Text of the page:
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The Omicron variant hit rural America in earnest last week, setting a record for the number of new Covid-19 infections in a single seven-day period, according to a Daily Yonder analysis.

Rural counties reported 393,000 new infections last week. The previous record was 232,000 new cases, recorded one year ago this week at the height of the winter 2021 surge.

New infections in rural America more than doubled last week, climbing by 205,000. That’s the largest single-week increase in new cases since the pandemic hit rural America in March 2020.

Although the Omicron variant was initially slower to move into rural America, rural counties are now seeing higher rates of infection increase than metropolitan areas. New infections grew by 110% in rural counties last week. In metropolitan counties, new cases grew by 60%.

Deaths are also on the rise in both rural and metropolitan America, after declining slightly two weeks ago. The number of Covid-related deaths in rural counties climbed about 20% last week, to 2,264. In metropolitan counties, deaths grew by 25%, to 8,407.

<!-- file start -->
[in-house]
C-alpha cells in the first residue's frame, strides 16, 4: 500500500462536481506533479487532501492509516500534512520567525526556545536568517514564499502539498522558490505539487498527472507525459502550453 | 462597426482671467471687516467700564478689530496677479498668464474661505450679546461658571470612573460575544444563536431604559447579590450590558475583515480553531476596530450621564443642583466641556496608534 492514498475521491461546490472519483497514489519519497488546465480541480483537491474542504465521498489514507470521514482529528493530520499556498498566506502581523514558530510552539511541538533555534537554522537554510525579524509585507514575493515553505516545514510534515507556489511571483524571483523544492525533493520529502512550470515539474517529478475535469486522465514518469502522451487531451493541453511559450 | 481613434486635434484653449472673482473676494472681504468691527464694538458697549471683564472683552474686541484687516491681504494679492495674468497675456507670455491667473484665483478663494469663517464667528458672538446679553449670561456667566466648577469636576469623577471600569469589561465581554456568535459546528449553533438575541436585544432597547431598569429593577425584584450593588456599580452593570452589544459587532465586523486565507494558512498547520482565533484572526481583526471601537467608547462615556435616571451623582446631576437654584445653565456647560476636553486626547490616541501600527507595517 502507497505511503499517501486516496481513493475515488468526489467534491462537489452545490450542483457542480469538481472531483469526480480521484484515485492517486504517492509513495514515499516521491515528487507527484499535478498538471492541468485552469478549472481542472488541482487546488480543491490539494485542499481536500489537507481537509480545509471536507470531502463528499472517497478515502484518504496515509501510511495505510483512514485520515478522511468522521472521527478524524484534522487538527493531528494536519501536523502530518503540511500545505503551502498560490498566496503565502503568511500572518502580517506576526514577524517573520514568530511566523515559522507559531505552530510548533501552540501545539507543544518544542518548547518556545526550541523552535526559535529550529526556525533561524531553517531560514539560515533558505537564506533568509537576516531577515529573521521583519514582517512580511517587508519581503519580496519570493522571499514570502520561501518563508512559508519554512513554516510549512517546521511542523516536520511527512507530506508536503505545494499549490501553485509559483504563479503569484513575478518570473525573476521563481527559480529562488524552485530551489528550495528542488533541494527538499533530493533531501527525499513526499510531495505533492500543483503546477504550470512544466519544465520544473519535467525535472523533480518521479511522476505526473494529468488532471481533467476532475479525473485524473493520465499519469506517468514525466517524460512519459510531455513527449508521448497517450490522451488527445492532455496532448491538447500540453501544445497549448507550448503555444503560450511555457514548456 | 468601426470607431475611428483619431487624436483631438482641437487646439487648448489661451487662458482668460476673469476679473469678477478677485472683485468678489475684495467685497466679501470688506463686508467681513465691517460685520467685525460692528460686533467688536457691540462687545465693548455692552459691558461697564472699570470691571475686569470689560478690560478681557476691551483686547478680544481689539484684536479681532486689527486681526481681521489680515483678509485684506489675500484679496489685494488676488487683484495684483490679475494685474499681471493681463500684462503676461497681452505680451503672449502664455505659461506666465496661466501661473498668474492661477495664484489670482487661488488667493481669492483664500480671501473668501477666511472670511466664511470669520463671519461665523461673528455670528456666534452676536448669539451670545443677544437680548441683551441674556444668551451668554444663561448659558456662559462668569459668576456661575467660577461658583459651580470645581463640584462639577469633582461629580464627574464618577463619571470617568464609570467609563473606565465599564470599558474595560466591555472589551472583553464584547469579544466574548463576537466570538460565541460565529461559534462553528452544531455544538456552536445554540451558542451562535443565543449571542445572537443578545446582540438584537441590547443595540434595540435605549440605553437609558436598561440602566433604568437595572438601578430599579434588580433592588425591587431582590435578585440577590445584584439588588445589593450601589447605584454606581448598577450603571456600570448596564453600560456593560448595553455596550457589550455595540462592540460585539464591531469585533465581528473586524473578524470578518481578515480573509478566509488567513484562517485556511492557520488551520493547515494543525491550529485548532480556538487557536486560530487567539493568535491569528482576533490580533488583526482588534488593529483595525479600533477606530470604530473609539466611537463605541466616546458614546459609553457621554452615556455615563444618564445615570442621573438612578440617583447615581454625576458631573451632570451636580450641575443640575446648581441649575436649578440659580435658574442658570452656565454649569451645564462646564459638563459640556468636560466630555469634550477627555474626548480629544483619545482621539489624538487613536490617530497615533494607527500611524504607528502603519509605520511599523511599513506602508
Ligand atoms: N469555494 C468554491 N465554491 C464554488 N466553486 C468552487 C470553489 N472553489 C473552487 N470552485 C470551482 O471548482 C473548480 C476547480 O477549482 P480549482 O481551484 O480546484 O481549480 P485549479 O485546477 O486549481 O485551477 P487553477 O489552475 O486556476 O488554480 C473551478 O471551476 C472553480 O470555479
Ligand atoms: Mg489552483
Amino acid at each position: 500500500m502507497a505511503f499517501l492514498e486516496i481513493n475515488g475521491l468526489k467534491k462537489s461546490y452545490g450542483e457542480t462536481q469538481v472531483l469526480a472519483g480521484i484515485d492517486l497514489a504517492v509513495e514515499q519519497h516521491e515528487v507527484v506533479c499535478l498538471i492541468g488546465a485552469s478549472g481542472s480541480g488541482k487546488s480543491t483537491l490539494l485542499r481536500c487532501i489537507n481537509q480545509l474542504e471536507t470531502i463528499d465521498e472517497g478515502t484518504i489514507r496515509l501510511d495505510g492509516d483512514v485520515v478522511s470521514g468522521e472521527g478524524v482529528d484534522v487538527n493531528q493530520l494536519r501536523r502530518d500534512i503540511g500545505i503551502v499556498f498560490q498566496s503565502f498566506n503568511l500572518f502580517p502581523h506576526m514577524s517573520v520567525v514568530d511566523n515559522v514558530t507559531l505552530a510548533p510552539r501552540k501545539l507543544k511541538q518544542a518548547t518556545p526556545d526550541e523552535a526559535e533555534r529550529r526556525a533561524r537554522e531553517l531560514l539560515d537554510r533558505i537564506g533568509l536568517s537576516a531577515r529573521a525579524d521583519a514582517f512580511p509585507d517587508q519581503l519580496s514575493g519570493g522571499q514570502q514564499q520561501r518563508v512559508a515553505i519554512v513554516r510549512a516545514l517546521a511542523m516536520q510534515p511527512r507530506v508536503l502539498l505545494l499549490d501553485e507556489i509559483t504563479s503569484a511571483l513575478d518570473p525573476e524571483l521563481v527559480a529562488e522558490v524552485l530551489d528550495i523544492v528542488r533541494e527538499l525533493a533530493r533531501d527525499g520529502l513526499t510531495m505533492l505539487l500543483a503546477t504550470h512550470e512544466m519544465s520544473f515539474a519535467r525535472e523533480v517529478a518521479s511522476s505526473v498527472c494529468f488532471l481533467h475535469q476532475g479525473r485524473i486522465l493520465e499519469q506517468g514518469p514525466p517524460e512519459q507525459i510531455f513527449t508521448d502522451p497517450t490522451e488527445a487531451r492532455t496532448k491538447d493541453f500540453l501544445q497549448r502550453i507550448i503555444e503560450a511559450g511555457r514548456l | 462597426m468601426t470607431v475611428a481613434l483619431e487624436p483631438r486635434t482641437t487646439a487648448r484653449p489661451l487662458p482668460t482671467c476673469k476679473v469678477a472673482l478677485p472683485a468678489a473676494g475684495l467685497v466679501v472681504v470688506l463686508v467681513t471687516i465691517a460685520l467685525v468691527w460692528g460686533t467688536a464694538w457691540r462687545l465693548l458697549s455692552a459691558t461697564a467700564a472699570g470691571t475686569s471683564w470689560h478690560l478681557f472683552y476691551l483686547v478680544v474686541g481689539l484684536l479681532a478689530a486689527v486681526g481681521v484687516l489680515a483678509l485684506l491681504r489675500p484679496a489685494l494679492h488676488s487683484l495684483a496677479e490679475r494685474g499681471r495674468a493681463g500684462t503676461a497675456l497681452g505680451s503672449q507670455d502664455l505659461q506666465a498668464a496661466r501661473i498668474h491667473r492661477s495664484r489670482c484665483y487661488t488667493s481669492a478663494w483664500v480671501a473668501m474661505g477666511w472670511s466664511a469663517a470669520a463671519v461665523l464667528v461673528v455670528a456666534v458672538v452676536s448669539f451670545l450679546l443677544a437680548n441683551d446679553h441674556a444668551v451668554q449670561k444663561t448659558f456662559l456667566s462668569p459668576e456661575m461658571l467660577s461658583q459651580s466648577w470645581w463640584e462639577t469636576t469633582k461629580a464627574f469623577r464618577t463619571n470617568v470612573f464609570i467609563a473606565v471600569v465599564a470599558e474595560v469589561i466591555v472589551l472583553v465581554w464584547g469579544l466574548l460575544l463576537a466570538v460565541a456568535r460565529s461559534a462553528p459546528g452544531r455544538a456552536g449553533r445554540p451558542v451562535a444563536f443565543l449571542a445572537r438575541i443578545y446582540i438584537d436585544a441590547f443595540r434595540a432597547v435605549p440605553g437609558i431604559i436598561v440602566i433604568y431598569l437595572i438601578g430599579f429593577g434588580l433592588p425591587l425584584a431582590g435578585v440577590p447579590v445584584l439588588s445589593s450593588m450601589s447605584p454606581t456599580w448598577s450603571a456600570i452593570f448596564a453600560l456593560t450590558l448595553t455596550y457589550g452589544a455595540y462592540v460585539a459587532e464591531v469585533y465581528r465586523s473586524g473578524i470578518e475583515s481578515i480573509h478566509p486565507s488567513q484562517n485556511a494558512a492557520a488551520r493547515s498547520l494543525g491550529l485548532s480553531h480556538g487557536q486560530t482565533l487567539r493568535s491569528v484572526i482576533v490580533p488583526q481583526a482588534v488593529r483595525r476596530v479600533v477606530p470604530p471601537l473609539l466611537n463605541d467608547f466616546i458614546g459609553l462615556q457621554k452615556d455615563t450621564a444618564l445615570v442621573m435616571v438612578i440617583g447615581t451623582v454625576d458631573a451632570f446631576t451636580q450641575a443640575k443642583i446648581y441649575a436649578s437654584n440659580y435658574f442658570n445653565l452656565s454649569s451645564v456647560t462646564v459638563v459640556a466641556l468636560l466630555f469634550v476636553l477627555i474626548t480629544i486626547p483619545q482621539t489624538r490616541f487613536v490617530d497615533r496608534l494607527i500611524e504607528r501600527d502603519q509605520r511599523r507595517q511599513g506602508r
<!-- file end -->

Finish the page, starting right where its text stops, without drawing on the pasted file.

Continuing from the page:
Deaths are a trailing indicator of Covid-19 infections, so last week’s increase in deaths could be related to infections that began weeks ago, before the onset of the Omicron surge in rural counties. Infections caused by the Omicron variant are generally less severe than previous variants of the coronavirus that causes Covid-19.

Rural Cases Spread More Quickly

  • The rural infection rate increased last week in every state except Maine and Maryland, which saw modest decreases in rural infection rates. The metropolitan infection rate increased everywhere except Washington, D.C., and Georgia.
  • North Dakota had the largest one-week increase in new cases, with rural infections increasing by nearly 320%, just slightly higher than the state’s 300% increase in metropolitan cases.
  • Thirty-one states saw at least a 100% increase in new rural infections last week. The metropolitan infection rate grew by at least 100% in 25 states.
  • All but a handful of rural and urban counties had infection rates in the red zone, meaning they had 100 or more new infections per 100,000 population for a one-week period.

The Map

  • On the map above, black and gray counties have the highest rates of infection – more than 500 cases per 100,000 residents for a one-week period. Rural high-infection counties are shown in black; metropolitan high-infection counties are shown in gray.
  • Red and light red counties have infection rates of 100 to 500 new cases per 100,000 for the week. Red is rural; light red is metropolitan.

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